I have to admit I’m a bit chicken when it comes to having surgery of any description. My fear must have started way back in the 1980’s when a family friend had to have a very simple procedure to have some cysts removed. Very unfortunately, the anesthesiologist didn’t monitor her vital signs properly. Elena didn’t regain her senses and passed away a few days after.
All the same, probably since such a terrible situation took place far away and long ago, when I had to have urgent surgery to fix a right wrist fracture in 2010, I just got on with it and went for the chop. This time I had elective surgery to remove a painful bunion on my right foot. I should have done it ages ago, but I wanted to build up the necessary fitness … and find a surgeon I sensed I could communicate with. Sue, a friend of mine, had a similar procedure back in 2014. After having a long conversation with her on her surgery and the specialist that performed it, I decided to ask my GP to give me a referral for Dr Mark Horsley.
I had a “bunionectomy” exactly a week ago. In spite of having to show up at North Shore Private Hospital at the crack of dawn, I was happy to get the procedure done quickly and with a lot less pain than I would have imagined, courtesy of Dr Horsley’s skill and dexterity, and the anesthesiologist’s commitment to sound pain management.
If there’s an anecdote worth mentioning, it involves my less-than-five-minutes conversation with the “gasser” (for those of you not in the know, that’s the UK slang word for anesthesiologist). After discussing the meds I’m on and after-surgery painkillers, there came the moment for Yours Truly to be wheeled to the operating theatre. The assistant surgeon—a smiling and nice looking lady—greeted me affably there while the anesthesiologist busied himself inserting a needle into one of the veins in my left hand.
‘You’ve got small bones,’ he said, or words to that effect. In my pre-surgical confusion, I felt chuffed. Maybe my “small bones” were complicating the poor man’s job, haha! In any case, the needle was soon inserted with minimal pain, with a cannula, tubing and connectors that would stay there until my discharge the following day.
I had become weirdly jocular and asked, ‘So when would you like to start counting up to ten, doctor?’ ‘No need to,’ was the reply. ‘That happens only in the movies. We do know when the patient’s asleep,’ added the good doctor.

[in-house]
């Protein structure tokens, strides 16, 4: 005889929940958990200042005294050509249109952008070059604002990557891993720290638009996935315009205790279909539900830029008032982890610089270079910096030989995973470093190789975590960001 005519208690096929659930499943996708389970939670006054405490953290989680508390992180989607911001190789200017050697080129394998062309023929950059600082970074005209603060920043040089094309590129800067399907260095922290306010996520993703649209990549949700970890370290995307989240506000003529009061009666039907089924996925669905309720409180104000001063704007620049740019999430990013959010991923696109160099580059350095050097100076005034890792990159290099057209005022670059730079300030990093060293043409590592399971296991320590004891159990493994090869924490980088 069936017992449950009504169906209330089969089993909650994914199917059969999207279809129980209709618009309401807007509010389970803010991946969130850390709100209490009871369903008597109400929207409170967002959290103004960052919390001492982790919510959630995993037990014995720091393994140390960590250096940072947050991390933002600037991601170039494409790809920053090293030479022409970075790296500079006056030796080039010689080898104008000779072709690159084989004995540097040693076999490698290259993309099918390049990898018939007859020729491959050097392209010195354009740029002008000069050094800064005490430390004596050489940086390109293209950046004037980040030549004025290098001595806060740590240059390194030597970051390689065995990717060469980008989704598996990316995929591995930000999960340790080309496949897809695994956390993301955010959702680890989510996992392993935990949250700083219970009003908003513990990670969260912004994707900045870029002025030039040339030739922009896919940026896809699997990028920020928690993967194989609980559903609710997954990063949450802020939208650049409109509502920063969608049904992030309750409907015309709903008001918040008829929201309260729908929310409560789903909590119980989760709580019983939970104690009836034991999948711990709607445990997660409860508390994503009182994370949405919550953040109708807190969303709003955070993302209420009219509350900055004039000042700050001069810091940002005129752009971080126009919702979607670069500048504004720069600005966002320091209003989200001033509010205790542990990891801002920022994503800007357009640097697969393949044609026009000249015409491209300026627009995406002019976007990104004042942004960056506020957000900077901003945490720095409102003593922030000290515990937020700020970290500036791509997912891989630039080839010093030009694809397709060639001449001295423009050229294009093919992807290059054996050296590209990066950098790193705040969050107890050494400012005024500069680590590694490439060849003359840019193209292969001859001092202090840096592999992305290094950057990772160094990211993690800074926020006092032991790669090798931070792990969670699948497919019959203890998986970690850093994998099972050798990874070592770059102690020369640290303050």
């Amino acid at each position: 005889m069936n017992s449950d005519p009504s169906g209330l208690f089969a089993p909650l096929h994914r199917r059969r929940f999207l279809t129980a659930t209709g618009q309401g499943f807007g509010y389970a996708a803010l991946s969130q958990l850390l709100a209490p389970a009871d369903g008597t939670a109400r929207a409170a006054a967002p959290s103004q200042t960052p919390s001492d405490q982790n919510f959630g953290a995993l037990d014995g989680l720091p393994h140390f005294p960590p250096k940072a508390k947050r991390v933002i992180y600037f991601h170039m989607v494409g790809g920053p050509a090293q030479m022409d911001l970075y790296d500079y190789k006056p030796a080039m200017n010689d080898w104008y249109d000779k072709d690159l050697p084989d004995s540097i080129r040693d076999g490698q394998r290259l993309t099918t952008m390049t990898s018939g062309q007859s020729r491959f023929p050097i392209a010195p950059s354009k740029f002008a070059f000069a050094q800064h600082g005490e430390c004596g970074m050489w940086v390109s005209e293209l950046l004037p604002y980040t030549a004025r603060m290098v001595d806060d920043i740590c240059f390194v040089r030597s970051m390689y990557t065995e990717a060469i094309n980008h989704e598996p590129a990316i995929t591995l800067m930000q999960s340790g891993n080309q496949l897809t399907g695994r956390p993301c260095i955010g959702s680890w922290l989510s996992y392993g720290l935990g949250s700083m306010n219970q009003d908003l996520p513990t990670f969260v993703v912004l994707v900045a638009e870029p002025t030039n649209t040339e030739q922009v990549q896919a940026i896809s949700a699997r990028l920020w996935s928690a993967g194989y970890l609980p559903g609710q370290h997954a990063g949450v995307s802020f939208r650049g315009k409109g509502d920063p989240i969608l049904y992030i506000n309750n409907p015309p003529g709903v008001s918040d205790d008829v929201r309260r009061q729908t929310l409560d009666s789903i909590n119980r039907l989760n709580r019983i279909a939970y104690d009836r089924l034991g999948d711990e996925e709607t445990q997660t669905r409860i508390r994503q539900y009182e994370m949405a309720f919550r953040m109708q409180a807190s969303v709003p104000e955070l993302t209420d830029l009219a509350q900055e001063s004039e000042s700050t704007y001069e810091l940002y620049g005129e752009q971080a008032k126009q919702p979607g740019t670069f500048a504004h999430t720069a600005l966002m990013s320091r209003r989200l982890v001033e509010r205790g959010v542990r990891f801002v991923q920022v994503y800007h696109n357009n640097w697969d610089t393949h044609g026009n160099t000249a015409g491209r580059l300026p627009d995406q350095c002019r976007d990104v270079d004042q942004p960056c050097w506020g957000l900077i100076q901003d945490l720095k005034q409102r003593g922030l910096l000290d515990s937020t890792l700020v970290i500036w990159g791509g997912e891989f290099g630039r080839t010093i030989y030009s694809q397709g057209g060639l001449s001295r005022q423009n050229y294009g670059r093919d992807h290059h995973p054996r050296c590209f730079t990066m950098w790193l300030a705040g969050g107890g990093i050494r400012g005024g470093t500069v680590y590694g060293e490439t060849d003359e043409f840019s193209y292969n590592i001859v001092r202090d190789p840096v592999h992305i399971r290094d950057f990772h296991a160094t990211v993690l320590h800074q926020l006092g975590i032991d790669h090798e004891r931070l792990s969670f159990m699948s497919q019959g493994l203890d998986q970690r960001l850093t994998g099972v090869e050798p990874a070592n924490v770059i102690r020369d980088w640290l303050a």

Note to self before I went unconscious and knew nothing more: never make characters in my future novels count up to ten if they’re about to have surgery. It doesn’t happen in real life; it’s only the stuff of ER and House. I wouldn’t mind becoming that successful, but I can also avoid being that corny.
Waking up after surgery was a hoot: I did come to, but was very sleepy because I hadn’t had enough shut-eye the night before, and had the nurse in charge a bit worried. But I managed to gather enough coherence to let her know that I was all right, just horribly tired. I spent the whole day dozing off, which was not such a blessing in the end, because I could barely sleep a wink at night! 🙁
The “Pain” chapter: as the old wives’ tales on bunion surgery go, the pain is just INTOLERABLE! Well, I’m here to tell you that it’s more tolerable than the pain I had to endure before, with my two feet suffering because of the one bunion … I know that surgical techniques have improved dramatically, but I still hear people give hyperbolic accounts on how painful it was. However, I understand that a) the experience of pain is subjective; b) that sometimes surgery isn’t well performed and c) that general fitness also plays a role.
I was more than happy to see Dr Horsley the following day and to be discharged. I was even happier not to need any crutches to walk around! A cane may come in handy, though.
There’s surgery that isn’t urgent, but it’s important. Quality of life can go a long way, and a steady gait has a direct influence on knee, hip and spinal health. Cheers, FFJ (with her feet up)